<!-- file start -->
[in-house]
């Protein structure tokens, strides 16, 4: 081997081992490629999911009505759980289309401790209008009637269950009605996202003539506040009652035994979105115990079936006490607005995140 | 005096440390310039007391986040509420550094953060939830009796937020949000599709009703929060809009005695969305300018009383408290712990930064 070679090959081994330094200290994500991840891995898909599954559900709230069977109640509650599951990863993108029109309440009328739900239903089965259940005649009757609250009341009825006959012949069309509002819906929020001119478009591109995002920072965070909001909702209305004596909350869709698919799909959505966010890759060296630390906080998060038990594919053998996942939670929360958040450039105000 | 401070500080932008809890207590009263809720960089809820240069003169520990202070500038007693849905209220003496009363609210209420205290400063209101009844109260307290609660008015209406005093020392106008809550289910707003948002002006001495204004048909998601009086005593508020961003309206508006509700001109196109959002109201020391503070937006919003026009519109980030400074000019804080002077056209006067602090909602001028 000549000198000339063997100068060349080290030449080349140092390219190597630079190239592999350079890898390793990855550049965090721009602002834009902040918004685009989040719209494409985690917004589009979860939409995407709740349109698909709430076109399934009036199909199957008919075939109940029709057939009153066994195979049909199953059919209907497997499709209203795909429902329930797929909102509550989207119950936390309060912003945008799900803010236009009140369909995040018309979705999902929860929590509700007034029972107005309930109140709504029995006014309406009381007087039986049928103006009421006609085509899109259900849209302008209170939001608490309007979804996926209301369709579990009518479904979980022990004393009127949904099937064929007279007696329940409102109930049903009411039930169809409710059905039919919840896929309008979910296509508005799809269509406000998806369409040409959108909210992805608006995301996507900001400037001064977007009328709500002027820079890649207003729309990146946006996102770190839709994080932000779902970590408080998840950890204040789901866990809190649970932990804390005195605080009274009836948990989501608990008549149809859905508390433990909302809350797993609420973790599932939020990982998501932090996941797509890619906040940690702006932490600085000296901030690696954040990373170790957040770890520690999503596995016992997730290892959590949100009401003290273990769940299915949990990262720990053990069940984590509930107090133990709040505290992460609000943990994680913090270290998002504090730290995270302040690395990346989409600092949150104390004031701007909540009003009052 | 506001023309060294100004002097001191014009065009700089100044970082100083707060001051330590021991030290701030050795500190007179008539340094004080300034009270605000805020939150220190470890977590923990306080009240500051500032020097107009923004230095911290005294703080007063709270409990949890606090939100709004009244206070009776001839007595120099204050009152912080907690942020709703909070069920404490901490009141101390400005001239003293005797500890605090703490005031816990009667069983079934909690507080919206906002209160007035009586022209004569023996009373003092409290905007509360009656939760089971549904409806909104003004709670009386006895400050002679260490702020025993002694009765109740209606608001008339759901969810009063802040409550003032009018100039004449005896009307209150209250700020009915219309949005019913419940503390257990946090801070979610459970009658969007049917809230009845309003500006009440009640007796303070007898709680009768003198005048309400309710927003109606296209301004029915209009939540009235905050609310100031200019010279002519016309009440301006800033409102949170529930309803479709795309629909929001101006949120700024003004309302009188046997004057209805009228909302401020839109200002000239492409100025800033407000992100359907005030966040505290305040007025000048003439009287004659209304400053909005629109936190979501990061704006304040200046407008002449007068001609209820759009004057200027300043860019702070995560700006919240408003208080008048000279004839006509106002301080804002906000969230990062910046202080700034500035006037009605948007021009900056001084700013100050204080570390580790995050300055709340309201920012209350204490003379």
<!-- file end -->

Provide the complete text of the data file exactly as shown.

[in-house]
């Protein structure tokens, strides 16, 4: 081997081992490629999911009505759980289309401790209008009637269950009605996202003539506040009652035994979105115990079936006490607005995140 | 005096440390310039007391986040509420550094953060939830009796937020949000599709009703929060809009005695969305300018009383408290712990930064 070679090959081994330094200290994500991840891995898909599954559900709230069977109640509650599951990863993108029109309440009328739900239903089965259940005649009757609250009341009825006959012949069309509002819906929020001119478009591109995002920072965070909001909702209305004596909350869709698919799909959505966010890759060296630390906080998060038990594919053998996942939670929360958040450039105000 | 401070500080932008809890207590009263809720960089809820240069003169520990202070500038007693849905209220003496009363609210209420205290400063209101009844109260307290609660008015209406005093020392106008809550289910707003948002002006001495204004048909998601009086005593508020961003309206508006509700001109196109959002109201020391503070937006919003026009519109980030400074000019804080002077056209006067602090909602001028 000549000198000339063997100068060349080290030449080349140092390219190597630079190239592999350079890898390793990855550049965090721009602002834009902040918004685009989040719209494409985690917004589009979860939409995407709740349109698909709430076109399934009036199909199957008919075939109940029709057939009153066994195979049909199953059919209907497997499709209203795909429902329930797929909102509550989207119950936390309060912003945008799900803010236009009140369909995040018309979705999902929860929590509700007034029972107005309930109140709504029995006014309406009381007087039986049928103006009421006609085509899109259900849209302008209170939001608490309007979804996926209301369709579990009518479904979980022990004393009127949904099937064929007279007696329940409102109930049903009411039930169809409710059905039919919840896929309008979910296509508005799809269509406000998806369409040409959108909210992805608006995301996507900001400037001064977007009328709500002027820079890649207003729309990146946006996102770190839709994080932000779902970590408080998840950890204040789901866990809190649970932990804390005195605080009274009836948990989501608990008549149809859905508390433990909302809350797993609420973790599932939020990982998501932090996941797509890619906040940690702006932490600085000296901030690696954040990373170790957040770890520690999503596995016992997730290892959590949100009401003290273990769940299915949990990262720990053990069940984590509930107090133990709040505290992460609000943990994680913090270290998002504090730290995270302040690395990346989409600092949150104390004031701007909540009003009052 | 506001023309060294100004002097001191014009065009700089100044970082100083707060001051330590021991030290701030050795500190007179008539340094004080300034009270605000805020939150220190470890977590923990306080009240500051500032020097107009923004230095911290005294703080007063709270409990949890606090939100709004009244206070009776001839007595120099204050009152912080907690942020709703909070069920404490901490009141101390400005001239003293005797500890605090703490005031816990009667069983079934909690507080919206906002209160007035009586022209004569023996009373003092409290905007509360009656939760089971549904409806909104003004709670009386006895400050002679260490702020025993002694009765109740209606608001008339759901969810009063802040409550003032009018100039004449005896009307209150209250700020009915219309949005019913419940503390257990946090801070979610459970009658969007049917809230009845309003500006009440009640007796303070007898709680009768003198005048309400309710927003109606296209301004029915209009939540009235905050609310100031200019010279002519016309009440301006800033409102949170529930309803479709795309629909929001101006949120700024003004309302009188046997004057209805009228909302401020839109200002000239492409100025800033407000992100359907005030966040505290305040007025000048003439009287004659209304400053909005629109936190979501990061704006304040200046407008002449007068001609209820759009004057200027300043860019702070995560700006919240408003208080008048000279004839006509106002301080804002906000969230990062910046202080700034500035006037009605948007021009900056001084700013100050204080570390580790995050300055709340309201920012209350204490003379």